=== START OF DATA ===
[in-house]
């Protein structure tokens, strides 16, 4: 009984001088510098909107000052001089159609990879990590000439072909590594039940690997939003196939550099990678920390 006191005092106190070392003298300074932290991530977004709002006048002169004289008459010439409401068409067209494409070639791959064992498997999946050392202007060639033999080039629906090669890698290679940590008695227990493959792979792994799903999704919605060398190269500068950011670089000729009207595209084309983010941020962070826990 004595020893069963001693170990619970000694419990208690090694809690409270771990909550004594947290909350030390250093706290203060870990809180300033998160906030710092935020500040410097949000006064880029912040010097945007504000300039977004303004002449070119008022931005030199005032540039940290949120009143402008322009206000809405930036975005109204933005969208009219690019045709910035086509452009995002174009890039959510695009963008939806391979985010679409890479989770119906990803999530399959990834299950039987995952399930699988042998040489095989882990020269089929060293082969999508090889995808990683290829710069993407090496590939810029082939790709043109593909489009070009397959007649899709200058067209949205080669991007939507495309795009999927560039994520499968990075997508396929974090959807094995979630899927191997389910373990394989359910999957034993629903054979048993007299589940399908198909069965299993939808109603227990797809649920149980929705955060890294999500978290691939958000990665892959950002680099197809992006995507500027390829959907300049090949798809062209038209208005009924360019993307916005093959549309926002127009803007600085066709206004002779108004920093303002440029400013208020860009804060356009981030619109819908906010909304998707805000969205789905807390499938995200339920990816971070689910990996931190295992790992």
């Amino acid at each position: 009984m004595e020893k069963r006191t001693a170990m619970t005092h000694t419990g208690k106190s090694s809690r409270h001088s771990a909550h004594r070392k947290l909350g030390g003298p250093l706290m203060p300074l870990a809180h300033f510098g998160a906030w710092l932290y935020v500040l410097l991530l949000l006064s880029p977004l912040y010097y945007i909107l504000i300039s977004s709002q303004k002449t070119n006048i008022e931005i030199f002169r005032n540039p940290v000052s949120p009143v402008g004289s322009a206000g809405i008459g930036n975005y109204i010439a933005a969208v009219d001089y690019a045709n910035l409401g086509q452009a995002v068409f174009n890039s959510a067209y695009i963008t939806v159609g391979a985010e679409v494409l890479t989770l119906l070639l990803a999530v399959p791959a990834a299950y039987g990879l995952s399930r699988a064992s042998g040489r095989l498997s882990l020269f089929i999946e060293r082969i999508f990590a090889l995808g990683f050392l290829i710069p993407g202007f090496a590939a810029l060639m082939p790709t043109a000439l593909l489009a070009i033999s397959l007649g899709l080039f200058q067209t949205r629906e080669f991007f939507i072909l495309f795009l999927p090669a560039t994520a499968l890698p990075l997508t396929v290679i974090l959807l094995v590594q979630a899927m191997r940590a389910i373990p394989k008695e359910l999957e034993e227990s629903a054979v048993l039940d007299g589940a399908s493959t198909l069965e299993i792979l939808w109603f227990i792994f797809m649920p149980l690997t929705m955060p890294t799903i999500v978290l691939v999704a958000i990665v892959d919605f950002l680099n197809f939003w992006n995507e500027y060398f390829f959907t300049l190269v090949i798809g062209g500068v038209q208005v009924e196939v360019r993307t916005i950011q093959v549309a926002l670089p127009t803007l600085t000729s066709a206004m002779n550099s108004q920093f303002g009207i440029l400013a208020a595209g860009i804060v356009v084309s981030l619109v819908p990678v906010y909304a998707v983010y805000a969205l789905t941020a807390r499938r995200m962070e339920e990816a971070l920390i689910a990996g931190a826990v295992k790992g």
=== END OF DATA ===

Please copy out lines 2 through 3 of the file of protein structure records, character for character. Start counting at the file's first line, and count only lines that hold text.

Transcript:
């Protein structure tokens, strides 16, 4: 009984001088510098909107000052001089159609990879990590000439072909590594039940690997939003196939550099990678920390 006191005092106190070392003298300074932290991530977004709002006048002169004289008459010439409401068409067209494409070639791959064992498997999946050392202007060639033999080039629906090669890698290679940590008695227990493959792979792994799903999704919605060398190269500068950011670089000729009207595209084309983010941020962070826990 004595020893069963001693170990619970000694419990208690090694809690409270771990909550004594947290909350030390250093706290203060870990809180300033998160906030710092935020500040410097949000006064880029912040010097945007504000300039977004303004002449070119008022931005030199005032540039940290949120009143402008322009206000809405930036975005109204933005969208009219690019045709910035086509452009995002174009890039959510695009963008939806391979985010679409890479989770119906990803999530399959990834299950039987995952399930699988042998040489095989882990020269089929060293082969999508090889995808990683290829710069993407090496590939810029082939790709043109593909489009070009397959007649899709200058067209949205080669991007939507495309795009999927560039994520499968990075997508396929974090959807094995979630899927191997389910373990394989359910999957034993629903054979048993007299589940399908198909069965299993939808109603227990797809649920149980929705955060890294999500978290691939958000990665892959950002680099197809992006995507500027390829959907300049090949798809062209038209208005009924360019993307916005093959549309926002127009803007600085066709206004002779108004920093303002440029400013208020860009804060356009981030619109819908906010909304998707805000969205789905807390499938995200339920990816971070689910990996931190295992790992």
């Amino acid at each position: 009984m004595e020893k069963r006191t001693a170990m619970t005092h000694t419990g208690k106190s090694s809690r409270h001088s771990a909550h004594r070392k947290l909350g030390g003298p250093l706290m203060p300074l870990a809180h300033f510098g998160a906030w710092l932290y935020v500040l410097l991530l949000l006064s880029p977004l912040y010097y945007i909107l504000i300039s977004s709002q303004k002449t070119n006048i008022e931005i030199f002169r005032n540039p940290v000052s949120p009143v402008g004289s322009a206000g809405i008459g930036n975005y109204i010439a933005a969208v009219d001089y690019a045709n910035l409401g086509q452009a995002v068409f174009n890039s959510a067209y695009i963008t939806v159609g391979a985010e679409v494409l890479t989770l119906l070639l990803a999530v399959p791959a990834a299950y039987g990879l995952s399930r699988a064992s042998g040489r095989l498997s882990l020269f089929i999946e060293r082969i999508f990590a090889l995808g990683f050392l290829i710069p993407g202007f090496a590939a810029l060639m082939p790709t043109a000439l593909l489009a070009i033999s397959l007649g899709l080039f200058q067209t949205r629906e080669f991007f939507i072909l495309f795009l999927p090669a560039t994520a499968l890698p990075l997508t396929v290679i974090l959807l094995v590594q979630a899927m191997r940590a389910i373990p394989k008695e359910l999957e034993e227990s629903a054979v048993l039940d007299g589940a399908s493959t198909l069965e299993i792979l939808w109603f227990i792994f797809m649920p149980l690997t929705m955060p890294t799903i999500v978290l691939v999704a958000i990665v892959d919605f950002l680099n197809f939003w992006n995507e500027y060398f390829f959907t300049l190269v090949i798809g062209g500068v038209q208005v009924e196939v360019r993307t916005i950011q093959v549309a926002l670089p127009t803007l600085t000729s066709a206004m002779n550099s108004q920093f303002g009207i440029l400013a208020a595209g860009i804060v356009v084309s981030l619109v819908p990678v906010y909304a998707v983010y805000a969205l789905t941020a807390r499938r995200m962070e339920e990816a971070l920390i689910a990996g931190a826990v295992k790992g």